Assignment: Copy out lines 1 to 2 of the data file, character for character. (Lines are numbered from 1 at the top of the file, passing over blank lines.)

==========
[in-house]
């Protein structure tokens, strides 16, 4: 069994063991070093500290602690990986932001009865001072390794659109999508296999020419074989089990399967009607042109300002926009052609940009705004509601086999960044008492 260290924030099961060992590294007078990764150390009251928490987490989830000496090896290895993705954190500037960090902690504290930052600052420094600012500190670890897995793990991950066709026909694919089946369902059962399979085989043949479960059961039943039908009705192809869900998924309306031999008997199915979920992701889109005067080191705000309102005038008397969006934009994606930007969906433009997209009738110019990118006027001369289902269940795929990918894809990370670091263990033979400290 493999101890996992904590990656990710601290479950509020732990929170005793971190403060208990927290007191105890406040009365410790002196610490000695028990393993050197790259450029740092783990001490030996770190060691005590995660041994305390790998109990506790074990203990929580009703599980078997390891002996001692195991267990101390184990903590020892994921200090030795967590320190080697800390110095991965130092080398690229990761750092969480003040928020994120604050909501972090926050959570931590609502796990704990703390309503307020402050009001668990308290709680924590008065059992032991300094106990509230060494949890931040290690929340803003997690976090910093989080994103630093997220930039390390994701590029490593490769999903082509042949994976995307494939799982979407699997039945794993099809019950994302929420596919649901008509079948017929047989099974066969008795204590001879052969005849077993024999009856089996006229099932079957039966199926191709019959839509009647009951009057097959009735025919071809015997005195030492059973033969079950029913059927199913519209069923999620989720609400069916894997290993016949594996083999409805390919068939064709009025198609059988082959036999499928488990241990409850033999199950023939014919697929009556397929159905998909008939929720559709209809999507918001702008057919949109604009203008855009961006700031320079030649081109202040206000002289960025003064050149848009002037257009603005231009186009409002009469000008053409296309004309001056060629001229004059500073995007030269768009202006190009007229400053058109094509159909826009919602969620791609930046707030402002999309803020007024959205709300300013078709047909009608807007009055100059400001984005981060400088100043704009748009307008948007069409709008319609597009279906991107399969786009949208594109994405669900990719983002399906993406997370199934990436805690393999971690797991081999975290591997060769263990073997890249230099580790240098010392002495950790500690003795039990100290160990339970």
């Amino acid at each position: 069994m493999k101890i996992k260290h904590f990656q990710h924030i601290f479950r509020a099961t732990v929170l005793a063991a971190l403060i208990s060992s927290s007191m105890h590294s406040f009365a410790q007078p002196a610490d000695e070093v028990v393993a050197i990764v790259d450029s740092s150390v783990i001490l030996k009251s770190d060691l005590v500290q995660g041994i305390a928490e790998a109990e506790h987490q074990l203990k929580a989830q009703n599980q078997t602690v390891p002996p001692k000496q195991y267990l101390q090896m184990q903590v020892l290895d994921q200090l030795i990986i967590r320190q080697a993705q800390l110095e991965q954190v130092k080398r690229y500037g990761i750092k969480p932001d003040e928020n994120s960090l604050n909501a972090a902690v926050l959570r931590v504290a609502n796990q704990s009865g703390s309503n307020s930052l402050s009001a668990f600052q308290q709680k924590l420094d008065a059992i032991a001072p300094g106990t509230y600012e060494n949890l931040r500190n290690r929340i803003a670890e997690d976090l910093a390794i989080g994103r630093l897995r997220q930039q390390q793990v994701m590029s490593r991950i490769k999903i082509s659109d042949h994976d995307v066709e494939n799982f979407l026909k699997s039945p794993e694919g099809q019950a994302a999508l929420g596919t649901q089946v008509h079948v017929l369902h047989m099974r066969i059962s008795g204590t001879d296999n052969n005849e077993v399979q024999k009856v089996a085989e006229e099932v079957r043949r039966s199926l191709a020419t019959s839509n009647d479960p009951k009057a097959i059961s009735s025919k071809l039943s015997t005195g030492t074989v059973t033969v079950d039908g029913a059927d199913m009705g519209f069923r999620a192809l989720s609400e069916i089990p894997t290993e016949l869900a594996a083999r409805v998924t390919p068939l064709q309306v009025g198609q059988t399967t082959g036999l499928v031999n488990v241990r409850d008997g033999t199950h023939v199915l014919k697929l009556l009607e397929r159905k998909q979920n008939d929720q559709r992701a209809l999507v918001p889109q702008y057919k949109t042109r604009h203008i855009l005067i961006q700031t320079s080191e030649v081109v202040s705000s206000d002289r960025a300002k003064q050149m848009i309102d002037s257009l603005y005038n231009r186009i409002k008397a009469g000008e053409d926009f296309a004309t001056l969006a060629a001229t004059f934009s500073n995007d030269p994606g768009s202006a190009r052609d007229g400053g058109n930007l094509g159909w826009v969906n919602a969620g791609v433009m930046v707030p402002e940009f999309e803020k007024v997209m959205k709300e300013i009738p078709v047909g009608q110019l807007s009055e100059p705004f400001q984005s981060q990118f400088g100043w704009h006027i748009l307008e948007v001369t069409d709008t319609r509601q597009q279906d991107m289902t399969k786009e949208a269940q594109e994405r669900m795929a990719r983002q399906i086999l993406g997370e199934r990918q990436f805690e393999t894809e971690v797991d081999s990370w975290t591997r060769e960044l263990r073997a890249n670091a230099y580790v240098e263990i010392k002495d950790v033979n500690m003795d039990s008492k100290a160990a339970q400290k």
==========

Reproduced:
[in-house]
């Protein structure tokens, strides 16, 4: 069994063991070093500290602690990986932001009865001072390794659109999508296999020419074989089990399967009607042109300002926009052609940009705004509601086999960044008492 260290924030099961060992590294007078990764150390009251928490987490989830000496090896290895993705954190500037960090902690504290930052600052420094600012500190670890897995793990991950066709026909694919089946369902059962399979085989043949479960059961039943039908009705192809869900998924309306031999008997199915979920992701889109005067080191705000309102005038008397969006934009994606930007969906433009997209009738110019990118006027001369289902269940795929990918894809990370670091263990033979400290 493999101890996992904590990656990710601290479950509020732990929170005793971190403060208990927290007191105890406040009365410790002196610490000695028990393993050197790259450029740092783990001490030996770190060691005590995660041994305390790998109990506790074990203990929580009703599980078997390891002996001692195991267990101390184990903590020892994921200090030795967590320190080697800390110095991965130092080398690229990761750092969480003040928020994120604050909501972090926050959570931590609502796990704990703390309503307020402050009001668990308290709680924590008065059992032991300094106990509230060494949890931040290690929340803003997690976090910093989080994103630093997220930039390390994701590029490593490769999903082509042949994976995307494939799982979407699997039945794993099809019950994302929420596919649901008509079948017929047989099974066969008795204590001879052969005849077993024999009856089996006229099932079957039966199926191709019959839509009647009951009057097959009735025919071809015997005195030492059973033969079950029913059927199913519209069923999620989720609400069916894997290993016949594996083999409805390919068939064709009025198609059988082959036999499928488990241990409850033999199950023939014919697929009556397929159905998909008939929720559709209809999507918001702008057919949109604009203008855009961006700031320079030649081109202040206000002289960025003064050149848009002037257009603005231009186009409002009469000008053409296309004309001056060629001229004059500073995007030269768009202006190009007229400053058109094509159909826009919602969620791609930046707030402002999309803020007024959205709300300013078709047909009608807007009055100059400001984005981060400088100043704009748009307008948007069409709008319609597009279906991107399969786009949208594109994405669900990719983002399906993406997370199934990436805690393999971690797991081999975290591997060769263990073997890249230099580790240098010392002495950790500690003795039990100290160990339970």